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Birmingham's Library has loaned two sets of important photographs from its nationally and internationally significant collections to a major exhibition in Guangzhou, China. The photographs are being hand-carried by curator Pete James.
The exhibition, The Unseen, to be shown at the Guangdong Museum of Art, forms part of the Guangzhou Triennial Festival. The Fourth Guangzhou Triennial, one of the biggest art events in China, is curated by Jiang Jiehong, Director of Centre for Chinese Visual Arts (Birmingham City University) and Ikon Gallery director Jonathan Watkins. The Unseen refers to the complexity of ways of seeing, focusing our attention on the invisible, but by no means precluding the visible. http://www.gdmoa.org/
The Library is loaning 18 photographs by Felice Beato taken in Canton in 1860 and 12 photographs by Dr Harold E. Edgerton, the pioneer of high-speed photography, from his portfolio Seeing the Unseen, 1977.
The loan of the Beato images follows the visit of Dr Luo Yiping, Director of Guangdong Museum of Art, to the Library earlier this year to see a range of historical and contemporary photographs of China held in the Library Collections. The Beato photographs were first shown in an exhibition From Canton to Guangzhou, curated by Pete James, Head of Photography at the Library and Dr Jiang Jiehong, at Birmingham Museum and Art Gallery in 2008.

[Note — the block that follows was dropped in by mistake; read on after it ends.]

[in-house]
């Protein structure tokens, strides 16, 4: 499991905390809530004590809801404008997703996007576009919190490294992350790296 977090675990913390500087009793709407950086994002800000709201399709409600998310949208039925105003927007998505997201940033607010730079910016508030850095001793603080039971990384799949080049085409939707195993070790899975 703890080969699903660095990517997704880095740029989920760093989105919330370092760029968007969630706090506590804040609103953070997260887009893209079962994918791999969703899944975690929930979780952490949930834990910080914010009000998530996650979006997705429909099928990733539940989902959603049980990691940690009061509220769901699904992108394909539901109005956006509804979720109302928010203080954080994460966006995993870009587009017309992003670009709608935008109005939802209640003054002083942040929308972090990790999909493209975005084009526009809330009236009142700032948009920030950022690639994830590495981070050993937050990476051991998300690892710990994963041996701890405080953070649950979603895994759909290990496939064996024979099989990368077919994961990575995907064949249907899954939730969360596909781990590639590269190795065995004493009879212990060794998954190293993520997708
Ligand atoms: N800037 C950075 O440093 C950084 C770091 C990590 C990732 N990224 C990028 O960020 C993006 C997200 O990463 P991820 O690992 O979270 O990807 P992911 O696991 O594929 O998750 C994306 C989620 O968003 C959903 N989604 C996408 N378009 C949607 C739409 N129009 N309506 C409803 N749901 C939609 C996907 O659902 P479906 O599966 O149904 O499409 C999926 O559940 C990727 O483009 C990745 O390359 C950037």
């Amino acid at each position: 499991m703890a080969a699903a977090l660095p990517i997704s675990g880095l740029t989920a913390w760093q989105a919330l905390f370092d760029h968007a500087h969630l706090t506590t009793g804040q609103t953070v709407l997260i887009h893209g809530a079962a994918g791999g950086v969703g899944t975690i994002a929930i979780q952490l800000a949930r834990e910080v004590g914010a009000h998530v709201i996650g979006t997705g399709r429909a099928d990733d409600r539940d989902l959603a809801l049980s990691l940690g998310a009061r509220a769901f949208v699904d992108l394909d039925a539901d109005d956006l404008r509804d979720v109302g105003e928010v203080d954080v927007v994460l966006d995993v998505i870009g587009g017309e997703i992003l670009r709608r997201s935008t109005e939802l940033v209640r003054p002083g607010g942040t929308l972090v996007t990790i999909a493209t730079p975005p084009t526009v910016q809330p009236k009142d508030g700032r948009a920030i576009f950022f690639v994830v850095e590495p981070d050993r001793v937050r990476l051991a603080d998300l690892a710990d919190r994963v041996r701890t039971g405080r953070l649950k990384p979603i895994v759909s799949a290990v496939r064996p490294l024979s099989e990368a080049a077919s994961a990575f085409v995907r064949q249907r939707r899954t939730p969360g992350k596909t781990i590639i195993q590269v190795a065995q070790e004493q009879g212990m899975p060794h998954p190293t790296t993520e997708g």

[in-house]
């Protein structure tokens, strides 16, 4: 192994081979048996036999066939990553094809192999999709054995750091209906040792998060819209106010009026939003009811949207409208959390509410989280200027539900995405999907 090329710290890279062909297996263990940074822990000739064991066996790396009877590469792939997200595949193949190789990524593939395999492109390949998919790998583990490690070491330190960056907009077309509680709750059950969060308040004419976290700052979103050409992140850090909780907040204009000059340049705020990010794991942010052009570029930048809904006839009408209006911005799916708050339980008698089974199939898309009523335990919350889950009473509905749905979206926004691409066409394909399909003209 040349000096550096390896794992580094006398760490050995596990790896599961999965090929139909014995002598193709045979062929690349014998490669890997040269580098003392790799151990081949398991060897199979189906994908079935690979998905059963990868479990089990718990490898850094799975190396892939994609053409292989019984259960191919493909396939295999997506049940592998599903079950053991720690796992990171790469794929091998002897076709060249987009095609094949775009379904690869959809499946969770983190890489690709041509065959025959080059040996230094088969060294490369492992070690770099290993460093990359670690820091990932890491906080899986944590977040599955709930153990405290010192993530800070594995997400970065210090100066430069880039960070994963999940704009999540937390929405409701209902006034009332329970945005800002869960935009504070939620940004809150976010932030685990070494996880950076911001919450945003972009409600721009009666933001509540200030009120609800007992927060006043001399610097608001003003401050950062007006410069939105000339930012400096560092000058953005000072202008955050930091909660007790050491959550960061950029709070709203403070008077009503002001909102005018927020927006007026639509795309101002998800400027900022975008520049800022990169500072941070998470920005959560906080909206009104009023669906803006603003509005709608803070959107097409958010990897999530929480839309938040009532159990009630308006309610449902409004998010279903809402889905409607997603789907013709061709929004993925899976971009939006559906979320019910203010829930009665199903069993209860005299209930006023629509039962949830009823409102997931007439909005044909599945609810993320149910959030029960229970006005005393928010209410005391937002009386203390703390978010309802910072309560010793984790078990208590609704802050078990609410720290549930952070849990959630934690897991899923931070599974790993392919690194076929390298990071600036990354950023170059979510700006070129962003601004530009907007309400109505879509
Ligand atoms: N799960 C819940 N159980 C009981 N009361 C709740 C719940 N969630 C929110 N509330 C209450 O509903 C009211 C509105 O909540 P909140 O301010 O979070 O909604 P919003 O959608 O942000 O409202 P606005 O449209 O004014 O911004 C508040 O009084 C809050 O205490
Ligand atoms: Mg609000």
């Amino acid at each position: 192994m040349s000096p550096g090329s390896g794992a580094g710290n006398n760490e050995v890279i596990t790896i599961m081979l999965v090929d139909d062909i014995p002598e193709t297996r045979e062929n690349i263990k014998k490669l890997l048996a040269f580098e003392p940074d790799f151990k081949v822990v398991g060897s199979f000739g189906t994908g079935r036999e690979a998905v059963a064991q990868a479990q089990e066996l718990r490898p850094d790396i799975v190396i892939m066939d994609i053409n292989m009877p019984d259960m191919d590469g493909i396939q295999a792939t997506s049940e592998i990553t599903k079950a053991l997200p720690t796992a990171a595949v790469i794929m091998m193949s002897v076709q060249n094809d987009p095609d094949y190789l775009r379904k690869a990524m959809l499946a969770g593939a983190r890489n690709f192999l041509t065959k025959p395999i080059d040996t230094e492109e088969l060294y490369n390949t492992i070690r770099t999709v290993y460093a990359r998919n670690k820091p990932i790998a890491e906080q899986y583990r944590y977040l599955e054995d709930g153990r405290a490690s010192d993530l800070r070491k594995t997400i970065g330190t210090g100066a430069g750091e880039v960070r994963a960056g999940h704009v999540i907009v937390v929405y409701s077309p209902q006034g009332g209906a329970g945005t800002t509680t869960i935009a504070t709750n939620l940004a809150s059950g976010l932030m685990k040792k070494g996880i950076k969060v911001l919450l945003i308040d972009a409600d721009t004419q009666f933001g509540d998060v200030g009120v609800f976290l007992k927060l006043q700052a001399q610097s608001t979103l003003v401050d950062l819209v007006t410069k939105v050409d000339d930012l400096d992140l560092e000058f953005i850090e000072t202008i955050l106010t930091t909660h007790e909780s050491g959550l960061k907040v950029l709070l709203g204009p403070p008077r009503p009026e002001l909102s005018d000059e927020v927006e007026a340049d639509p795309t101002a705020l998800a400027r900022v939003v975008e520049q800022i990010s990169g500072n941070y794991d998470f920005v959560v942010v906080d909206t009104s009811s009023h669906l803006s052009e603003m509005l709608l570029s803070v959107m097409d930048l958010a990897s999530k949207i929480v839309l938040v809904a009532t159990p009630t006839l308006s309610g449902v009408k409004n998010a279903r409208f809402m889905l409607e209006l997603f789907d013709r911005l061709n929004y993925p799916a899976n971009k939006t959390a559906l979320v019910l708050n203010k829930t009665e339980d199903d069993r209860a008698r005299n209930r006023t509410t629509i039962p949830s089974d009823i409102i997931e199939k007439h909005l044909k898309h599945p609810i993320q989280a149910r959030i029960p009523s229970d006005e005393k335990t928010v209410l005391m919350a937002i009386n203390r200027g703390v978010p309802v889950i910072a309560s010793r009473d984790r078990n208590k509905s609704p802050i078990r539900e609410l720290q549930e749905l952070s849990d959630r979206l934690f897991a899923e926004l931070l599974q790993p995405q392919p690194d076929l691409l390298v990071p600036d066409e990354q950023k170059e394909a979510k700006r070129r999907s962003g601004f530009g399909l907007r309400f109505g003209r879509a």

The Edgerton photographs are drawn from a portfolio of prints, Seeing the Unseen, which were shown as part of a collaborative project with the Ikon gallery in 2010. Edgerton’s invention in the 1930s of a photographic process based on rapid, stroboscopic instances of light or ‘flash’ was a catalytic event in the history of photography, science and art. Using this method Edgerton’s images reveal in precise detail previously unseen aspects of reality.
Image: Dr Jiang Jiehong, Centre for Chinese Visual Arts, Birmingham City University, and Dr Luo Yipping (2nd right) and family visiting Birmingham Central Library.
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